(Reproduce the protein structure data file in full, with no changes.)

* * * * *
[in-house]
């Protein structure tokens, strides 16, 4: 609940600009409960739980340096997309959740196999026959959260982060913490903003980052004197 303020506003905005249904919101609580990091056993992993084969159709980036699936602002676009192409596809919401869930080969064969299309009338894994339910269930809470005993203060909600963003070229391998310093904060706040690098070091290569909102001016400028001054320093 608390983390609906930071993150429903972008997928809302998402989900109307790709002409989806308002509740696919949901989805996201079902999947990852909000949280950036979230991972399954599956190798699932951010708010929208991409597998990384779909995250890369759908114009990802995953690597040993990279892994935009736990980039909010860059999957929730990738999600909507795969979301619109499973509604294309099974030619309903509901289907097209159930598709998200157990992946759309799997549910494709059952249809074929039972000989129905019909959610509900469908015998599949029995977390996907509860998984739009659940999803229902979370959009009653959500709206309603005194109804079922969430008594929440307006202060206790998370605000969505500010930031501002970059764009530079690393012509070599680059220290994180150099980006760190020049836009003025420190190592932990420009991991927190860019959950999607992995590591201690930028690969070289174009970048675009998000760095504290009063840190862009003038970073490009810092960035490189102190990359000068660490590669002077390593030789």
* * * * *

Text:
[in-house]
């Protein structure tokens, strides 16, 4: 609940600009409960739980340096997309959740196999026959959260982060913490903003980052004197 303020506003905005249904919101609580990091056993992993084969159709980036699936602002676009192409596809919401869930080969064969299309009338894994339910269930809470005993203060909600963003070229391998310093904060706040690098070091290569909102001016400028001054320093 608390983390609906930071993150429903972008997928809302998402989900109307790709002409989806308002509740696919949901989805996201079902999947990852909000949280950036979230991972399954599956190798699932951010708010929208991409597998990384779909995250890369759908114009990802995953690597040993990279892994935009736990980039909010860059999957929730990738999600909507795969979301619109499973509604294309099974030619309903509901289907097209159930598709998200157990992946759309799997549910494709059952249809074929039972000989129905019909959610509900469908015998599949029995977390996907509860998984739009659940999803229902979370959009009653959500709206309603005194109804079922969430008594929440307006202060206790998370605000969505500010930031501002970059764009530079690393012509070599680059220290994180150099980006760190020049836009003025420190190592932990420009991991927190860019959950999607992995590591201690930028690969070289174009970048675009998000760095504290009063840190862009003038970073490009810092960035490189102190990359000068660490590669002077390593030789």